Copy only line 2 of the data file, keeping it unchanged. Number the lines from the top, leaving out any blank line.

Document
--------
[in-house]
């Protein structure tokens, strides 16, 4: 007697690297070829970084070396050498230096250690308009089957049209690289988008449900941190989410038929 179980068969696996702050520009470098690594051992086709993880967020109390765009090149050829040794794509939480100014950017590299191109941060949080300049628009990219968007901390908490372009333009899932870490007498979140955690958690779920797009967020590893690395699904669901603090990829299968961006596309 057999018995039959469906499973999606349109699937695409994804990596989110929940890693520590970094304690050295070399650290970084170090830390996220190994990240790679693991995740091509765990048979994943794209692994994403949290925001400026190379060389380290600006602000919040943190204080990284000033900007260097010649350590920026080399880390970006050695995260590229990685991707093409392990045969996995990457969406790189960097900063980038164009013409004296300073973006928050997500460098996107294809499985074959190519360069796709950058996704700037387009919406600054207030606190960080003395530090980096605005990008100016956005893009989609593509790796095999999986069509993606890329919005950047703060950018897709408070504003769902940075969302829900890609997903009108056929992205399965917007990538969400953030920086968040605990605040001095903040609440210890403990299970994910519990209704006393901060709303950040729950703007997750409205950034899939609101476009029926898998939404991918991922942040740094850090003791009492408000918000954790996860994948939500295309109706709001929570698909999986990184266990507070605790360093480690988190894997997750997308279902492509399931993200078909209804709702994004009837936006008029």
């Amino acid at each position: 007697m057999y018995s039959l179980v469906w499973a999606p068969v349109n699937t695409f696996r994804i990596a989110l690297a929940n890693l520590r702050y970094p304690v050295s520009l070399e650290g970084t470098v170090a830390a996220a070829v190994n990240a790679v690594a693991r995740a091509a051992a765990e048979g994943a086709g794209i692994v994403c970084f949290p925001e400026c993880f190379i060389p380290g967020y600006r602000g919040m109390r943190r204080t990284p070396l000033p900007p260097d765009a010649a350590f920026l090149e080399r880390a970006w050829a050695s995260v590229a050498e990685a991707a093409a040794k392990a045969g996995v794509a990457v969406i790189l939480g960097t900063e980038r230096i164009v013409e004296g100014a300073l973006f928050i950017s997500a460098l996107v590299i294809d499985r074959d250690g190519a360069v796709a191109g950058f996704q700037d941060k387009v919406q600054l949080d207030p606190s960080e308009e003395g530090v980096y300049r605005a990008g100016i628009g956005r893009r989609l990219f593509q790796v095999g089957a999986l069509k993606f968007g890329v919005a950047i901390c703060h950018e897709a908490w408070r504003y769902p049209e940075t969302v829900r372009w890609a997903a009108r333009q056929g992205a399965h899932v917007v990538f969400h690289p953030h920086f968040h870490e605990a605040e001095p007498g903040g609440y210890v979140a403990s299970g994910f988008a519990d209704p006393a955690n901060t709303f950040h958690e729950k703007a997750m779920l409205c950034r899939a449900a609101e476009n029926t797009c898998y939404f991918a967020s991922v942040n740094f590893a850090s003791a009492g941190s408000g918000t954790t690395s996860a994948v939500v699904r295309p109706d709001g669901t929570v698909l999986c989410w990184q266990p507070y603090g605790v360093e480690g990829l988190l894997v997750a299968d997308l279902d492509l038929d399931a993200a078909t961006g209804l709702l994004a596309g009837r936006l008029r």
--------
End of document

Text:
């Protein structure tokens, strides 16, 4: 007697690297070829970084070396050498230096250690308009089957049209690289988008449900941190989410038929 179980068969696996702050520009470098690594051992086709993880967020109390765009090149050829040794794509939480100014950017590299191109941060949080300049628009990219968007901390908490372009333009899932870490007498979140955690958690779920797009967020590893690395699904669901603090990829299968961006596309 057999018995039959469906499973999606349109699937695409994804990596989110929940890693520590970094304690050295070399650290970084170090830390996220190994990240790679693991995740091509765990048979994943794209692994994403949290925001400026190379060389380290600006602000919040943190204080990284000033900007260097010649350590920026080399880390970006050695995260590229990685991707093409392990045969996995990457969406790189960097900063980038164009013409004296300073973006928050997500460098996107294809499985074959190519360069796709950058996704700037387009919406600054207030606190960080003395530090980096605005990008100016956005893009989609593509790796095999999986069509993606890329919005950047703060950018897709408070504003769902940075969302829900890609997903009108056929992205399965917007990538969400953030920086968040605990605040001095903040609440210890403990299970994910519990209704006393901060709303950040729950703007997750409205950034899939609101476009029926898998939404991918991922942040740094850090003791009492408000918000954790996860994948939500295309109706709001929570698909999986990184266990507070605790360093480690988190894997997750997308279902492509399931993200078909209804709702994004009837936006008029």